According to the British Library, 85% of all people in medieval Europe were peasants, but - as pointed out by Monty PythonArthurian legend leads many to think the vast majority of people in the Middle Ages (or at least those who were important) were knights and nobles. Peasants in Monty Python and the Holy Grail are rarely mentioned; those who do appear are minor to the plot, incredibly stupid, and disgusting. Some wallow in the muck, others propose to make a bridge out of someone to prove they are made of wood and thus a witch, and one is even shown in the background of a scene smashing a cat against a wall.

    In Arthurian legend, peasants are a passive collective, and Monty Python takes that to its logical extreme. There is only one named peasant - Dennis. But he, unlike every other peasant, stands up against the repression of the system. And though most of his spiel is an anachronistic Marxist criticism on the medieval political system, it also points out that the same repressed class is repressed in countless stories and legends told about the time period.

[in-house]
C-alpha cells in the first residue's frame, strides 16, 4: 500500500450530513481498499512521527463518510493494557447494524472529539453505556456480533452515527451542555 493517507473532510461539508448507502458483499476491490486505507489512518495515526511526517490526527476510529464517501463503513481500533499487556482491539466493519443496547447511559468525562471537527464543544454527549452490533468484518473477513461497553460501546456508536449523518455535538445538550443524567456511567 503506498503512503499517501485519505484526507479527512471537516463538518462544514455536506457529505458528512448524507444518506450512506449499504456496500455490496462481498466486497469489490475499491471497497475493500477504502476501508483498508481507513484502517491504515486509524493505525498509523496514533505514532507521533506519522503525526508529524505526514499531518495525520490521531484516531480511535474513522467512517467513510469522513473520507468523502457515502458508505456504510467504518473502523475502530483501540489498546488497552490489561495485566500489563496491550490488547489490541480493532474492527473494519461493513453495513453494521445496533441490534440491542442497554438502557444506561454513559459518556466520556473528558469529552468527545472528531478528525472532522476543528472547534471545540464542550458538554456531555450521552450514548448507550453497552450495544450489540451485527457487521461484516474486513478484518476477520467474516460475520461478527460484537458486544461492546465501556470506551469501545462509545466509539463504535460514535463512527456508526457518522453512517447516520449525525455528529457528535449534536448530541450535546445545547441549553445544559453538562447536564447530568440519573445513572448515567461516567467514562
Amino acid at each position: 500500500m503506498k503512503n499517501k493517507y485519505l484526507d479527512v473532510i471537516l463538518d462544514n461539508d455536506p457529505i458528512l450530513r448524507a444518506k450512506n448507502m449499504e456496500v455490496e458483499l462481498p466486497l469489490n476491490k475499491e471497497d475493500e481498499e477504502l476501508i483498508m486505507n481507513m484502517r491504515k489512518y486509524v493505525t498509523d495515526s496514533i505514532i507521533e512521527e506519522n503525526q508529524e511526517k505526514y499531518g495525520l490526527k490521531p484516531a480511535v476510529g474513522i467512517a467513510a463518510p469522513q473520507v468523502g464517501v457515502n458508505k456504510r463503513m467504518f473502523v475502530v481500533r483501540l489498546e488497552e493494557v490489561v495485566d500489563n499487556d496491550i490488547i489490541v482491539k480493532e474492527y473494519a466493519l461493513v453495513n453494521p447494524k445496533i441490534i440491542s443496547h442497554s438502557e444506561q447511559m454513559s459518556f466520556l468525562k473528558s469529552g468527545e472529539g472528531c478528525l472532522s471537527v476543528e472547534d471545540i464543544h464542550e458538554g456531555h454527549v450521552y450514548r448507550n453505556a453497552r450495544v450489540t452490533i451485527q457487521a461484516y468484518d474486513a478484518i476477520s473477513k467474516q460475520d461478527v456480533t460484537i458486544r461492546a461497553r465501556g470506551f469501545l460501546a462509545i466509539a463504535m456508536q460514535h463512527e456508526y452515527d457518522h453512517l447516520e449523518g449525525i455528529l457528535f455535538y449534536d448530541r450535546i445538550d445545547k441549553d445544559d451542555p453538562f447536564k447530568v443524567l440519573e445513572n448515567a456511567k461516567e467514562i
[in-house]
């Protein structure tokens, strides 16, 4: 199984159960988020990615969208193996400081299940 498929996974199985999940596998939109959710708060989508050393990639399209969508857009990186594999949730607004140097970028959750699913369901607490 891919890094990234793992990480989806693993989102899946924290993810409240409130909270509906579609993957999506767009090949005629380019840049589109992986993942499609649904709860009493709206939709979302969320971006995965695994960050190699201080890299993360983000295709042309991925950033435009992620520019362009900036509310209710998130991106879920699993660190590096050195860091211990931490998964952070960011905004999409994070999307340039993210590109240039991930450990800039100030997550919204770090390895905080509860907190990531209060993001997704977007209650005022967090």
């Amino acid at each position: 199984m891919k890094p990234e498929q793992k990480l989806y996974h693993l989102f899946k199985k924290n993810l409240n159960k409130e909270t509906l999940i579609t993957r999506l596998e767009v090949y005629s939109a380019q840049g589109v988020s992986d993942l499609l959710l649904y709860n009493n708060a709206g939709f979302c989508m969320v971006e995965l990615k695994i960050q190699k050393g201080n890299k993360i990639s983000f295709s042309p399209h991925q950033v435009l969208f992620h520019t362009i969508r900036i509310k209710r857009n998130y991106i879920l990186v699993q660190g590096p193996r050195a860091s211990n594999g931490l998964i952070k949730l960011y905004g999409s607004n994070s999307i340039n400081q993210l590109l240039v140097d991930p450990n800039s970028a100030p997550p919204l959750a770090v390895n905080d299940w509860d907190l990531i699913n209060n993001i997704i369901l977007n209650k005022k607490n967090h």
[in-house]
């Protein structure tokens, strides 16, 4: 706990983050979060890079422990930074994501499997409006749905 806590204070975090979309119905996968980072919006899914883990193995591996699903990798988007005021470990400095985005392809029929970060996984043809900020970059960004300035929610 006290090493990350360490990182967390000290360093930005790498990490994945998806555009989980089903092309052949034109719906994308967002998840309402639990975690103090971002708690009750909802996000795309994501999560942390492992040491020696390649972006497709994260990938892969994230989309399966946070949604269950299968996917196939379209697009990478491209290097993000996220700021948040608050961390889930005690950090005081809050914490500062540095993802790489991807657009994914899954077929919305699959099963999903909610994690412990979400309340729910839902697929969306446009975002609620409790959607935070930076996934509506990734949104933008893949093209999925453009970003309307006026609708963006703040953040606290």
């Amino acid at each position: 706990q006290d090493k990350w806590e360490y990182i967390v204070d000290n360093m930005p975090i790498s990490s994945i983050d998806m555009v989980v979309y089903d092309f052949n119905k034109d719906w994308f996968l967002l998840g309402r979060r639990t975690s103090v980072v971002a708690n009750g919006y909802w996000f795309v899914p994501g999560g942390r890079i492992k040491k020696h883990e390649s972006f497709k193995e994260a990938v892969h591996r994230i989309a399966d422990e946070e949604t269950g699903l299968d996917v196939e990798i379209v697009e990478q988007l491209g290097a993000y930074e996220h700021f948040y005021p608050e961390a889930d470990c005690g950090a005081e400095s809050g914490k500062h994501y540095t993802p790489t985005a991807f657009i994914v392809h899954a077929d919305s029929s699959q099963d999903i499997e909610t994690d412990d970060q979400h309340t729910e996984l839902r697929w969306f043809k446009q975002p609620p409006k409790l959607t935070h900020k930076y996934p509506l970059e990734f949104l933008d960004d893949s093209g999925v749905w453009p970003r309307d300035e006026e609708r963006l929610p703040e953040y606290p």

• The Kingdom Of Camelot Would Not Have Been Pristine, But A Rather A Disgusting Cesspit Of Filth

    Photo: Cinema 5

    When pop culture presents medieval kings, queens, knights, and nobility, they are typically romanticized and made to look clean and pristine. The Monty Python troupe leads the way in upending that unrealistic image. Peasants in the film live their lives amid dirt, disease, and squalor; knights are covered in either their own blood or someone else's. Not even King Arthur himself can keep a clean veneer as the French dump feces on him late in the film.